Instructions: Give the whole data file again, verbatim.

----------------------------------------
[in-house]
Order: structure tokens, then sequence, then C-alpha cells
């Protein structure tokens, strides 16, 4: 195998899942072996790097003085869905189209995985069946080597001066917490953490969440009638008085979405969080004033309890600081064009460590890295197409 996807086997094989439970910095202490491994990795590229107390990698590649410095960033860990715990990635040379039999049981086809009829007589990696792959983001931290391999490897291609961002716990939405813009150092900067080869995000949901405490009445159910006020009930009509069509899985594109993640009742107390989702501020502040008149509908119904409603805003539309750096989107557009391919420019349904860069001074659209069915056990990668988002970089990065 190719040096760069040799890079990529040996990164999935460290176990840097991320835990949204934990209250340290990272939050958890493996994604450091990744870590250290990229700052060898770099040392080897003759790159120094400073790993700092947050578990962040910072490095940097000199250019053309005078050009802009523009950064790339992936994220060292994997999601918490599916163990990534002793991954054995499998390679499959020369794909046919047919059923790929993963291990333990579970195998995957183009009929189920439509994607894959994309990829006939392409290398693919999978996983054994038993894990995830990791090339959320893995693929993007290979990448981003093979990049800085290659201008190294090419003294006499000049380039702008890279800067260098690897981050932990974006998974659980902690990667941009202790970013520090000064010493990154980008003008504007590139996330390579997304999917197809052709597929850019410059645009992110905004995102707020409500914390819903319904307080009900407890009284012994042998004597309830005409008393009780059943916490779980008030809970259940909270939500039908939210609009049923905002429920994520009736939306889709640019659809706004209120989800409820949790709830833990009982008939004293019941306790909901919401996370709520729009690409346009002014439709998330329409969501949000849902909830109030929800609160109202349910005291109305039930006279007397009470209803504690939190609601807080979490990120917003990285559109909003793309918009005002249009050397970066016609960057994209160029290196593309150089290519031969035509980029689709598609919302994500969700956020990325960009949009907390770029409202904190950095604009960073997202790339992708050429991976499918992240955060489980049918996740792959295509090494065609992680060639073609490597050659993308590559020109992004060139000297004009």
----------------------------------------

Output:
[in-house]
Order: structure tokens, then sequence, then C-alpha cells
């Protein structure tokens, strides 16, 4: 195998899942072996790097003085869905189209995985069946080597001066917490953490969440009638008085979405969080004033309890600081064009460590890295197409 996807086997094989439970910095202490491994990795590229107390990698590649410095960033860990715990990635040379039999049981086809009829007589990696792959983001931290391999490897291609961002716990939405813009150092900067080869995000949901405490009445159910006020009930009509069509899985594109993640009742107390989702501020502040008149509908119904409603805003539309750096989107557009391919420019349904860069001074659209069915056990990668988002970089990065 190719040096760069040799890079990529040996990164999935460290176990840097991320835990949204934990209250340290990272939050958890493996994604450091990744870590250290990229700052060898770099040392080897003759790159120094400073790993700092947050578990962040910072490095940097000199250019053309005078050009802009523009950064790339992936994220060292994997999601918490599916163990990534002793991954054995499998390679499959020369794909046919047919059923790929993963291990333990579970195998995957183009009929189920439509994607894959994309990829006939392409290398693919999978996983054994038993894990995830990791090339959320893995693929993007290979990448981003093979990049800085290659201008190294090419003294006499000049380039702008890279800067260098690897981050932990974006998974659980902690990667941009202790970013520090000064010493990154980008003008504007590139996330390579997304999917197809052709597929850019410059645009992110905004995102707020409500914390819903319904307080009900407890009284012994042998004597309830005409008393009780059943916490779980008030809970259940909270939500039908939210609009049923905002429920994520009736939306889709640019659809706004209120989800409820949790709830833990009982008939004293019941306790909901919401996370709520729009690409346009002014439709998330329409969501949000849902909830109030929800609160109202349910005291109305039930006279007397009470209803504690939190609601807080979490990120917003990285559109909003793309918009005002249009050397970066016609960057994209160029290196593309150089290519031969035509980029689709598609919302994500969700956020990325960009949009907390770029409202904190950095604009960073997202790339992708050429991976499918992240955060489980049918996740792959295509090494065609992680060639073609490597050659993308590559020109992004060139000297004009």